Several developments are clouding Interactive Brokers Group's (IBKR) future since the last discussion seven months ago and the company appears to have an unimpressive 2012. These include a worse than expected second and third quarterly performances, a steep decline in shares of a competitor, Knight's Capital Group (KCG), a negative impact from hurricane Sandy, and a decrease in market volatility. All of these factors could put pressure on Interactive Brokers Group share price going into next year. This article will discuss these trends and why they are important for shareholders in the company.
Interactive Brokers failed to meet the average analyst earnings estimate in the second and third quarters of $0.18 and $0.35 per share by $0.09 (50%) and $0.05 (14%), respectively. In the second quarter, the company experienced a 20% decline in stock volumes or a decrease of 3.7 billion shares. While other metrics had a positive growth in the second quarter, in terms of volume, this decline far outpaced the combined gains in other areas. As a result, revenues declined by 12% to $260.9 million, compared to the second quarter of 2011, pre-tax margin decreased from 50% to 42%, and pre tax income dived 27%.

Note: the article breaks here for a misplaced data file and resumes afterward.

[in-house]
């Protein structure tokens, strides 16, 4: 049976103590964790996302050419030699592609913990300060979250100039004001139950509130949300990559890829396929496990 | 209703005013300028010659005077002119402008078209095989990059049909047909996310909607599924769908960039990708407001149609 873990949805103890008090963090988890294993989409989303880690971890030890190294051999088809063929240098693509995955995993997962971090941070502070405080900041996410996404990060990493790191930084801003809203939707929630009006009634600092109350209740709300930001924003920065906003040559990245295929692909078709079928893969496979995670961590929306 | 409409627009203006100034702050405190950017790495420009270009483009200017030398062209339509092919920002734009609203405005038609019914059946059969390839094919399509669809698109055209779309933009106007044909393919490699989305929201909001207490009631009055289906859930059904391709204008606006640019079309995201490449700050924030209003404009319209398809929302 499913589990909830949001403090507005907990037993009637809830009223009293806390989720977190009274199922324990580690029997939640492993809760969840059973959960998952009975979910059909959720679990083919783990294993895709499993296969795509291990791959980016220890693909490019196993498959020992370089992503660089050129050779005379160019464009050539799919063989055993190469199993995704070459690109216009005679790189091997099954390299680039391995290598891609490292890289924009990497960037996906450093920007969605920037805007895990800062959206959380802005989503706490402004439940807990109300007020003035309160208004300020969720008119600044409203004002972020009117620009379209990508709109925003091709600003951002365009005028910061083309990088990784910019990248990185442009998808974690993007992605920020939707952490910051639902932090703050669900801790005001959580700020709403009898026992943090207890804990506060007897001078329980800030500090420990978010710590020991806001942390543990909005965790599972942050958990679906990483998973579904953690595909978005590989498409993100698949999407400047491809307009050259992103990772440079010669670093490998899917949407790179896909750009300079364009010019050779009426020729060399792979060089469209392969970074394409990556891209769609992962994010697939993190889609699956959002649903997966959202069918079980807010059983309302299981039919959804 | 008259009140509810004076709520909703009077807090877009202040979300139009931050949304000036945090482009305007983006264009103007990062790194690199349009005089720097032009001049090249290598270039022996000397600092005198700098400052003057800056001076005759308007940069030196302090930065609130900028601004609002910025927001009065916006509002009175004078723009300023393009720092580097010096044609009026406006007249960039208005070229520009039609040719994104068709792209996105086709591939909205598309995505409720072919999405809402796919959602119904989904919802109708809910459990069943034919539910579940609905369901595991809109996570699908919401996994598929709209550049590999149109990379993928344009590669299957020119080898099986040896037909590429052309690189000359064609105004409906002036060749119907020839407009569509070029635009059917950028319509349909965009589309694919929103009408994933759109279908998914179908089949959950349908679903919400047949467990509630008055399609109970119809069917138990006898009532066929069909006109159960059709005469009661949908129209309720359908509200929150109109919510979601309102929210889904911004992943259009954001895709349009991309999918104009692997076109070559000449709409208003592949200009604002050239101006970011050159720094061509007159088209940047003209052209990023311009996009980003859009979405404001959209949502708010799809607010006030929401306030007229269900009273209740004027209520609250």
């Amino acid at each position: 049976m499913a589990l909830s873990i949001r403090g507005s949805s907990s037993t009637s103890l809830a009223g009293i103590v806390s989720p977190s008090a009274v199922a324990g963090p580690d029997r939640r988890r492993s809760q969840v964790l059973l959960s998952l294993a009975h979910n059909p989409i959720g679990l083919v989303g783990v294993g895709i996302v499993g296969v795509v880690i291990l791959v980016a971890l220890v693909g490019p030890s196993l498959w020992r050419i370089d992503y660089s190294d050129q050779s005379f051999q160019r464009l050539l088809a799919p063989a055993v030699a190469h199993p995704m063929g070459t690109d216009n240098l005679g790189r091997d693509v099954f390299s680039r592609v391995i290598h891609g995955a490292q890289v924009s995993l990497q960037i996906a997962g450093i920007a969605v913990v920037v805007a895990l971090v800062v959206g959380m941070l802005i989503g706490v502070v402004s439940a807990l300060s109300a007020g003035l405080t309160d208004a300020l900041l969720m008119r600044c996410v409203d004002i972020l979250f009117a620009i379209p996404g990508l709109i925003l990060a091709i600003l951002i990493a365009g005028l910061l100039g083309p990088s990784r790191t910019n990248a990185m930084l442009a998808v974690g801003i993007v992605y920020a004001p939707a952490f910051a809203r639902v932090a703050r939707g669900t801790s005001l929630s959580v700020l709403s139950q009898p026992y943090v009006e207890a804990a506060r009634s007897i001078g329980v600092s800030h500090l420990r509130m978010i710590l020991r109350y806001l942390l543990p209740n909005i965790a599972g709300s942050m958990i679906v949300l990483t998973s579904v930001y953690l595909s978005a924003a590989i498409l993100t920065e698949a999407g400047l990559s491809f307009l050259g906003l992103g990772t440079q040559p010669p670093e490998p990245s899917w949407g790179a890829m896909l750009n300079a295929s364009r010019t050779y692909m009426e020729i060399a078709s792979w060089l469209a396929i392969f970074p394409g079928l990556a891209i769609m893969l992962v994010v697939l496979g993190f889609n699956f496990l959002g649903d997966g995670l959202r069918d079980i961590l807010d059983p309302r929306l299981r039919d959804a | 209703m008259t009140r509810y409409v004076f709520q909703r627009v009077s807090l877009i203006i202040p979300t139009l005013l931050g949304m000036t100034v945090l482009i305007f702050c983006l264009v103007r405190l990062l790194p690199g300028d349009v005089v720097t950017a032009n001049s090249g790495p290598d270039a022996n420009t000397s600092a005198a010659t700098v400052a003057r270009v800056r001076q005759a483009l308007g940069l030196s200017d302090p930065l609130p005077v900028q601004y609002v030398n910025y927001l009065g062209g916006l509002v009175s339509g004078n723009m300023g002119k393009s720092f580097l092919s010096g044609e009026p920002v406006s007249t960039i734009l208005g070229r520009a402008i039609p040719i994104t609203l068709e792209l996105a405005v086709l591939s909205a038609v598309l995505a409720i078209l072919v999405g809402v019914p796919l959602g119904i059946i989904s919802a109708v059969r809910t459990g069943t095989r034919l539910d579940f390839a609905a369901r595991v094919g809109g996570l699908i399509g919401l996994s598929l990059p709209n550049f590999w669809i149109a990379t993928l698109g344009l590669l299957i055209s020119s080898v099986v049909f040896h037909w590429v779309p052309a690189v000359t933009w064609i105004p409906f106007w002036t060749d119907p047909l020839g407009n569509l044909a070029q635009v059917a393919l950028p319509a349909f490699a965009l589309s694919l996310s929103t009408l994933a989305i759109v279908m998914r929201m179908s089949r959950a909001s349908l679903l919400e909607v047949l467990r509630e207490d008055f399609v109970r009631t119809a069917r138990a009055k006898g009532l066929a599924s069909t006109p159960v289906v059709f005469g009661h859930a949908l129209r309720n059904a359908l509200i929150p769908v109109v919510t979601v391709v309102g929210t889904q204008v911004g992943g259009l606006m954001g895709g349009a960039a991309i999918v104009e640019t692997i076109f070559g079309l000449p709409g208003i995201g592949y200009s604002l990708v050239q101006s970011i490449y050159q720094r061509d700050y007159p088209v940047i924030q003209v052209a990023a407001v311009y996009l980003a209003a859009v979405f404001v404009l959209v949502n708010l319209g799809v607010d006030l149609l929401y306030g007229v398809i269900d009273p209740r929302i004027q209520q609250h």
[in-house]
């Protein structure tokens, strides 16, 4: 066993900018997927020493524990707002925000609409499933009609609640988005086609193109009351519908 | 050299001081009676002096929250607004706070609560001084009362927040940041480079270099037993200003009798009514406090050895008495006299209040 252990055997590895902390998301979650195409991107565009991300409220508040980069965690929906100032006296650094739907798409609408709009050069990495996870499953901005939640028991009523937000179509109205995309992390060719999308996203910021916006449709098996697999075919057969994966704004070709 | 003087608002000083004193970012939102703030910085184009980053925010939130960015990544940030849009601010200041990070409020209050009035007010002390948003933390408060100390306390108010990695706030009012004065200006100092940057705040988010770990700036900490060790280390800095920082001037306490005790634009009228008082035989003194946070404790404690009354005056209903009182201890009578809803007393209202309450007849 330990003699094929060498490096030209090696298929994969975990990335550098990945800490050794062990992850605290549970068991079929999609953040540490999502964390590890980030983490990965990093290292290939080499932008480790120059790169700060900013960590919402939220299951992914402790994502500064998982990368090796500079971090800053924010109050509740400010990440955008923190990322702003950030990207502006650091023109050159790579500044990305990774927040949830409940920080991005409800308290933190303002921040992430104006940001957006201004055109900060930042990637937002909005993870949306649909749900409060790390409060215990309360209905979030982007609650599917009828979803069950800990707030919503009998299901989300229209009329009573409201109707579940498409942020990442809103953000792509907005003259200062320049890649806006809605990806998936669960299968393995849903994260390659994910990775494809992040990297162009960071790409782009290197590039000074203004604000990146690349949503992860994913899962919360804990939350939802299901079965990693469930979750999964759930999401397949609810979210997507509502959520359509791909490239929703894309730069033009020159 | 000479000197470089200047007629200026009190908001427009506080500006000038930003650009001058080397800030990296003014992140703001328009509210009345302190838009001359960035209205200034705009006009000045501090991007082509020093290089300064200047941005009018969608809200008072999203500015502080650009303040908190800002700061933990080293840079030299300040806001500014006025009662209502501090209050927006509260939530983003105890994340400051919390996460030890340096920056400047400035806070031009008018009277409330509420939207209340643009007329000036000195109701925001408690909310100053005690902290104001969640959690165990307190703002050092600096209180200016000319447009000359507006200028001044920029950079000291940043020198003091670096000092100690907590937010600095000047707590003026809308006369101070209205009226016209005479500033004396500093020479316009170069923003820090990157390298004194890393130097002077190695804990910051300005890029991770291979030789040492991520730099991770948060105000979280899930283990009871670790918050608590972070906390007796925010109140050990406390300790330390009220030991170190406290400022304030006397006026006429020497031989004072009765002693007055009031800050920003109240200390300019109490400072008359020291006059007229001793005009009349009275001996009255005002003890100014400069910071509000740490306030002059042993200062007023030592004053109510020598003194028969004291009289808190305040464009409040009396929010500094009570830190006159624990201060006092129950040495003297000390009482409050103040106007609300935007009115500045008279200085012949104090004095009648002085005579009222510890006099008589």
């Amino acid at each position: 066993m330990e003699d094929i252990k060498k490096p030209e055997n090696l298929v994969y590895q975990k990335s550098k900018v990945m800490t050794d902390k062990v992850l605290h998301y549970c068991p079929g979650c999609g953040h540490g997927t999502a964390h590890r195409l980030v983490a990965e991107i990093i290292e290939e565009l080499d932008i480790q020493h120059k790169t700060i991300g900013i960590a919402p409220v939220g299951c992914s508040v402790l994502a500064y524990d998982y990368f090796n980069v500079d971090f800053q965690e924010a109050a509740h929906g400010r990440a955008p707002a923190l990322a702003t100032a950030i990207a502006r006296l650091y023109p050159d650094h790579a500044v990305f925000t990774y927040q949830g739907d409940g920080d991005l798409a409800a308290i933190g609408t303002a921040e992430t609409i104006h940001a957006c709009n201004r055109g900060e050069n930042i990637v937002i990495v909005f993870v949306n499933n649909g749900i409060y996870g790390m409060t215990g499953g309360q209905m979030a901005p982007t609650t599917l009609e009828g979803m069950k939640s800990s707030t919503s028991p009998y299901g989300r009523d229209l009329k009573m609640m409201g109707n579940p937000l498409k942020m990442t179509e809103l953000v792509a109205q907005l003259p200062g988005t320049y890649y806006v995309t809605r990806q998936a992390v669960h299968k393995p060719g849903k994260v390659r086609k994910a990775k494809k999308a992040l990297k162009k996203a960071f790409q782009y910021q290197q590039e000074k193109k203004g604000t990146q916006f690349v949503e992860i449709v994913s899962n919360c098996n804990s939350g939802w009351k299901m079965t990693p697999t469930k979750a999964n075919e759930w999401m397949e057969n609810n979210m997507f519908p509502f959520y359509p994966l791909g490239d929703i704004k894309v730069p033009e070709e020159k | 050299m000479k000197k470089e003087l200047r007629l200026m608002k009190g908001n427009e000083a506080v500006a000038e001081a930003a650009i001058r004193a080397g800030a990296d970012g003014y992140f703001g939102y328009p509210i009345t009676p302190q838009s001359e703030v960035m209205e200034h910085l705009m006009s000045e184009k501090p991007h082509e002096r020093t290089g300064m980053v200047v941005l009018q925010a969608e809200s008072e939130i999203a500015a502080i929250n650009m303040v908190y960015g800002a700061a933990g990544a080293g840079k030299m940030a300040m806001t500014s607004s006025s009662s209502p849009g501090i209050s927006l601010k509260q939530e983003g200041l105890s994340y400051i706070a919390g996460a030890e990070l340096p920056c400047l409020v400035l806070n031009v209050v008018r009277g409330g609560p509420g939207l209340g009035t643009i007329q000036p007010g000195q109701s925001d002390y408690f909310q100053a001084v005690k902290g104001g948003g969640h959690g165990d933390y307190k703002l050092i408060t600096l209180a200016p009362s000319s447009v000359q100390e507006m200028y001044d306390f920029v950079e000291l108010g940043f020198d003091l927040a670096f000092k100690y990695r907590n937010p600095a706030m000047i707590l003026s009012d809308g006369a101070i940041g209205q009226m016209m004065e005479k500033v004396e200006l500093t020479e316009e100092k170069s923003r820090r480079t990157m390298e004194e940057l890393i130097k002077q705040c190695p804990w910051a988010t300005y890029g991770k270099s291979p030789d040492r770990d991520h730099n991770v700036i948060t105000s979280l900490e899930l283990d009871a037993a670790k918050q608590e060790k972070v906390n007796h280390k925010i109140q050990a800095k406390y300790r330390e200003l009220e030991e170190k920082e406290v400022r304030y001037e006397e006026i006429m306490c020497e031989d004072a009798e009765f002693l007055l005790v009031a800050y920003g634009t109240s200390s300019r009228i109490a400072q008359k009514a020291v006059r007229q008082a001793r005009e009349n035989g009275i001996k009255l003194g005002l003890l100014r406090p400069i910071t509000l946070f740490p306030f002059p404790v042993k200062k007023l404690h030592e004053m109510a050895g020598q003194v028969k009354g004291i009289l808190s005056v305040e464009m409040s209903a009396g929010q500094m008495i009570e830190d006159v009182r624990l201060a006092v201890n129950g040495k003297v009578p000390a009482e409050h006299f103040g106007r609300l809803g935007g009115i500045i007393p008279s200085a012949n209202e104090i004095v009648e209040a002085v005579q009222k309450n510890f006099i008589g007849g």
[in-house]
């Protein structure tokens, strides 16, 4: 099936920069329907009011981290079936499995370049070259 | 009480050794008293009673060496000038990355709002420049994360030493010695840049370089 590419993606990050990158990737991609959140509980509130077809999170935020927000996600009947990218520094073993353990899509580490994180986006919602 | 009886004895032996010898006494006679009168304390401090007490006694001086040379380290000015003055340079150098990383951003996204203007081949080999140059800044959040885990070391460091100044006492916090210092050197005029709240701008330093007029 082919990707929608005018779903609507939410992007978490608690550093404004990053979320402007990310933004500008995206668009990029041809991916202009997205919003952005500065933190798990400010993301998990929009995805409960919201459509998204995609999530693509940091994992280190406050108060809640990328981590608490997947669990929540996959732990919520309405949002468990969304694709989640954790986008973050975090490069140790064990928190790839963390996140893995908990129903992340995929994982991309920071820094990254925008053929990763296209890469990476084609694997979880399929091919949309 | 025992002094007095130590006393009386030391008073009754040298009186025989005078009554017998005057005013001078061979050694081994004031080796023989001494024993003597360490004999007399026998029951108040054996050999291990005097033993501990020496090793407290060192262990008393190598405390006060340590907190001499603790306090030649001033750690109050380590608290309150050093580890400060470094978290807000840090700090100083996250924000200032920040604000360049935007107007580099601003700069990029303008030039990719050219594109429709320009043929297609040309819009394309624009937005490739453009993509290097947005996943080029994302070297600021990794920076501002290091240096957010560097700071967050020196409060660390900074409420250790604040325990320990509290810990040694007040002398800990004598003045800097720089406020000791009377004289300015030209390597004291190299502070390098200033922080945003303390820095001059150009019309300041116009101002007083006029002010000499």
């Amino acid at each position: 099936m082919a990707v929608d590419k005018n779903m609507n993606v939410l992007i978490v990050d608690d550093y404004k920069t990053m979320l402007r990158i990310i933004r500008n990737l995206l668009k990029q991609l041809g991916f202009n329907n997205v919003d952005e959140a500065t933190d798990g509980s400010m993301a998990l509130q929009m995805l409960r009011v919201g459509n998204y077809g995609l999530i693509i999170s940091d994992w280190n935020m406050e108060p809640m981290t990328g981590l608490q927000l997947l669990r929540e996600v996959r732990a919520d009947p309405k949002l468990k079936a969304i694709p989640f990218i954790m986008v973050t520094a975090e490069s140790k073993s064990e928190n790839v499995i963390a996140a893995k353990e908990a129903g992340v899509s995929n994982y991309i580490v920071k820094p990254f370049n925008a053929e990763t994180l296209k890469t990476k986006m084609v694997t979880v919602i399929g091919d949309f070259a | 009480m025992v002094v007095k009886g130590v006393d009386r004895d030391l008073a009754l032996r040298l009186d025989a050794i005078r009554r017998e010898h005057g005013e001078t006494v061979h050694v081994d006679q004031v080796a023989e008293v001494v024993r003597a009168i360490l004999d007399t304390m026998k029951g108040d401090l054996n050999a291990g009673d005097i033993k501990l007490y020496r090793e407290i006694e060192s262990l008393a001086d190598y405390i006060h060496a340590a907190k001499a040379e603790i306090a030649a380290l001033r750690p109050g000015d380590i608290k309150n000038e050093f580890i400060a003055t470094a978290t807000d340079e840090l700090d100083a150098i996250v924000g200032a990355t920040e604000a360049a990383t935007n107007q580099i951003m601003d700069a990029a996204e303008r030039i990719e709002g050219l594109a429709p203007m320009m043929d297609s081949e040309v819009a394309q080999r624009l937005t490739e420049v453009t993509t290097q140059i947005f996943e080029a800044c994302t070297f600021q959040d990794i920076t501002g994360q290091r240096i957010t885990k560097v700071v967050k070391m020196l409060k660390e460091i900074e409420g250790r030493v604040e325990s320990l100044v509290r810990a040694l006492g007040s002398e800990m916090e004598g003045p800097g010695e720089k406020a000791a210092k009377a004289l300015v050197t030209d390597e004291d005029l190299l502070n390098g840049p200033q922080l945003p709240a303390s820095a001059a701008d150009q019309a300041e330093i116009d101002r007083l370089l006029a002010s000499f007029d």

This trend continued in the third quarter and somewhat worsened as all business segments experienced volume declines, with the exception of customer accounts (up 11%) and equity (up 35%). Unsurprisingly, revenues decreased by about 17% to $318.6 million quarter over quarter, pre tax margin saw a decline to 52% from 54%, and pre tax income was about 21% lower.